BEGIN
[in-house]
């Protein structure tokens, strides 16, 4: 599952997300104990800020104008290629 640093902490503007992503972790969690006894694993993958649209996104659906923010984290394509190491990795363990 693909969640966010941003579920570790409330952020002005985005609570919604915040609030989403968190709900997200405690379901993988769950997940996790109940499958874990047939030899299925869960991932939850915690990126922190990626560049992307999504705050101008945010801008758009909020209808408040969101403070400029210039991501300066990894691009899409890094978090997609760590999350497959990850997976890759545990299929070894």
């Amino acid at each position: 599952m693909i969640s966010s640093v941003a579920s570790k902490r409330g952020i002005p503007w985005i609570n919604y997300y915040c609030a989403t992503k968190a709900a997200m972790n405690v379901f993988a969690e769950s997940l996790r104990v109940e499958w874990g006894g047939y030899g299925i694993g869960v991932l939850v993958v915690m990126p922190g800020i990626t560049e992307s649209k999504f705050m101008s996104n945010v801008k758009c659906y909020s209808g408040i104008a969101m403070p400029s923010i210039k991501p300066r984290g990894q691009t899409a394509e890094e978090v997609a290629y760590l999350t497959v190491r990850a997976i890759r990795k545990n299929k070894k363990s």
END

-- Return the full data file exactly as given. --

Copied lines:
[in-house]
């Protein structure tokens, strides 16, 4: 599952997300104990800020104008290629 640093902490503007992503972790969690006894694993993958649209996104659906923010984290394509190491990795363990 693909969640966010941003579920570790409330952020002005985005609570919604915040609030989403968190709900997200405690379901993988769950997940996790109940499958874990047939030899299925869960991932939850915690990126922190990626560049992307999504705050101008945010801008758009909020209808408040969101403070400029210039991501300066990894691009899409890094978090997609760590999350497959990850997976890759545990299929070894």
């Amino acid at each position: 599952m693909i969640s966010s640093v941003a579920s570790k902490r409330g952020i002005p503007w985005i609570n919604y997300y915040c609030a989403t992503k968190a709900a997200m972790n405690v379901f993988a969690e769950s997940l996790r104990v109940e499958w874990g006894g047939y030899g299925i694993g869960v991932l939850v993958v915690m990126p922190g800020i990626t560049e992307s649209k999504f705050m101008s996104n945010v801008k758009c659906y909020s209808g408040i104008a969101m403070p400029s923010i210039k991501p300066r984290g990894q691009t899409a394509e890094e978090v997609a290629y760590l999350t497959v190491r990850a997976i890759r990795k545990n299929k070894k363990s």